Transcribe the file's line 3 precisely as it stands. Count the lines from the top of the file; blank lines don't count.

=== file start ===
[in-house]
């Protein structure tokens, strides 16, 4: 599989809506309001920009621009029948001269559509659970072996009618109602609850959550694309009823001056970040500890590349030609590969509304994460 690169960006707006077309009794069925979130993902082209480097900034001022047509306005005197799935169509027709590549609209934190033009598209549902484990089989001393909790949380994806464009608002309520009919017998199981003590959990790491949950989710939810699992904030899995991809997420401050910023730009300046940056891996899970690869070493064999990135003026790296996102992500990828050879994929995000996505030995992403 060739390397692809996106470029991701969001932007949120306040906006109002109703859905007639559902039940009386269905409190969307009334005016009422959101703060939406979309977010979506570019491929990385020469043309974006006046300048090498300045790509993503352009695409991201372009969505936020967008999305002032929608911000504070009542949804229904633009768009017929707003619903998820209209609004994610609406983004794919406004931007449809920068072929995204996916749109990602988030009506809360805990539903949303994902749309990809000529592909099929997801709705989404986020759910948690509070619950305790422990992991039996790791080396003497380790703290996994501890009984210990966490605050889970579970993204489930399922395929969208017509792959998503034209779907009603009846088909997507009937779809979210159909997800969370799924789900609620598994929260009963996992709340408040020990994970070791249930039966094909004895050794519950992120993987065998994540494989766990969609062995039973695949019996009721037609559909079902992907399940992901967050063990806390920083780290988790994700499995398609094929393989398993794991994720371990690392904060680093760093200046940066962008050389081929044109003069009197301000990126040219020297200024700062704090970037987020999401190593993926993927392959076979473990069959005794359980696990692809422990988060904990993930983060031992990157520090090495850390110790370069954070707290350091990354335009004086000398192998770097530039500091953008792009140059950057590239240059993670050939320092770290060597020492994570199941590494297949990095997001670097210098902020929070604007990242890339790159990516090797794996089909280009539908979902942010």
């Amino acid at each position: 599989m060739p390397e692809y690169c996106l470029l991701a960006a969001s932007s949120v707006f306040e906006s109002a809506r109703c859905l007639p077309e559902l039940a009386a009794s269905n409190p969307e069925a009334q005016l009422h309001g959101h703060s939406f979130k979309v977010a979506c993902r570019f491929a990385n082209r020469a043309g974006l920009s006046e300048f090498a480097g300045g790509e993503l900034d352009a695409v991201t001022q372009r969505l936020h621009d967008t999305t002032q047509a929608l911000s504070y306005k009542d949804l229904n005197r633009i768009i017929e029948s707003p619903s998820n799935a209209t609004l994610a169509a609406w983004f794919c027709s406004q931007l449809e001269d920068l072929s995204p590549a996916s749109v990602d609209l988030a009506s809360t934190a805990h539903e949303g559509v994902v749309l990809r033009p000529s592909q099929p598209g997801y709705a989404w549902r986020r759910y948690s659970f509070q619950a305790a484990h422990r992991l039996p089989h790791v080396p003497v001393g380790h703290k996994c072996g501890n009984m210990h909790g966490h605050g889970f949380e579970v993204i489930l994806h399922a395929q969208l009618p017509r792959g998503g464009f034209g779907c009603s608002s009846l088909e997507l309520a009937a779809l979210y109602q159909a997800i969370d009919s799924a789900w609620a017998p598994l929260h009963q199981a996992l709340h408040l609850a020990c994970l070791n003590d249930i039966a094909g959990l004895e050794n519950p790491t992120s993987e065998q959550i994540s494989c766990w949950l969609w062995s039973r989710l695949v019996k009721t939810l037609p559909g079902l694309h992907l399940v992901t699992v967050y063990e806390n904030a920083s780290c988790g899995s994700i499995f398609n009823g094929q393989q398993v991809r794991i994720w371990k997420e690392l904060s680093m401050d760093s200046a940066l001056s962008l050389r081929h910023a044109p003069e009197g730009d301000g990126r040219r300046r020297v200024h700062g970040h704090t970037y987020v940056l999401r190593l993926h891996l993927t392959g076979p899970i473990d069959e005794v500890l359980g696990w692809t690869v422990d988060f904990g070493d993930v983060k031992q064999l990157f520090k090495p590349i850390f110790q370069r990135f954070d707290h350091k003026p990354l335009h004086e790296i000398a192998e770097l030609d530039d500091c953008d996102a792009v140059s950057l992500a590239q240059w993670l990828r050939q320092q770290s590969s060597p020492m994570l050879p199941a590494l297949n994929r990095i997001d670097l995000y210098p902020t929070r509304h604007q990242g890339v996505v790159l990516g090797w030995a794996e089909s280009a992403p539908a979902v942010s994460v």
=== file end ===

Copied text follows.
């Amino acid at each position: 599989m060739p390397e692809y690169c996106l470029l991701a960006a969001s932007s949120v707006f306040e906006s109002a809506r109703c859905l007639p077309e559902l039940a009386a009794s269905n409190p969307e069925a009334q005016l009422h309001g959101h703060s939406f979130k979309v977010a979506c993902r570019f491929a990385n082209r020469a043309g974006l920009s006046e300048f090498a480097g300045g790509e993503l900034d352009a695409v991201t001022q372009r969505l936020h621009d967008t999305t002032q047509a929608l911000s504070y306005k009542d949804l229904n005197r633009i768009i017929e029948s707003p619903s998820n799935a209209t609004l994610a169509a609406w983004f794919c027709s406004q931007l449809e001269d920068l072929s995204p590549a996916s749109v990602d609209l988030a009506s809360t934190a805990h539903e949303g559509v994902v749309l990809r033009p000529s592909q099929p598209g997801y709705a989404w549902r986020r759910y948690s659970f509070q619950a305790a484990h422990r992991l039996p089989h790791v080396p003497v001393g380790h703290k996994c072996g501890n009984m210990h909790g966490h605050g889970f949380e579970v993204i489930l994806h399922a395929q969208l009618p017509r792959g998503g464009f034209g779907c009603s608002s009846l088909e997507l309520a009937a779809l979210y109602q159909a997800i969370d009919s799924a789900w609620a017998p598994l929260h009963q199981a996992l709340h408040l609850a020990c994970l070791n003590d249930i039966a094909g959990l004895e050794n519950p790491t992120s993987e065998q959550i994540s494989c766990w949950l969609w062995s039973r989710l695949v019996k009721t939810l037609p559909g079902l694309h992907l399940v992901t699992v967050y063990e806390n904030a920083s780290c988790g899995s994700i499995f398609n009823g094929q393989q398993v991809r794991i994720w371990k997420e690392l904060s680093m401050d760093s200046a940066l001056s962008l050389r081929h910023a044109p003069e009197g730009d301000g990126r040219r300046r020297v200024h700062g970040h704090t970037y987020v940056l999401r190593l993926h891996l993927t392959g076979p899970i473990d069959e005794v500890l359980g696990w692809t690869v422990d988060f904990g070493d993930v983060k031992q064999l990157f520090k090495p590349i850390f110790q370069r990135f954070d707290h350091k003026p990354l335009h004086e790296i000398a192998e770097l030609d530039d500091c953008d996102a792009v140059s950057l992500a590239q240059w993670l990828r050939q320092q770290s590969s060597p020492m994570l050879p199941a590494l297949n994929r990095i997001d670097l995000y210098p902020t929070r509304h604007q990242g890339v996505v790159l990516g090797w030995a794996e089909s280009a992403p539908a979902v942010s994460v």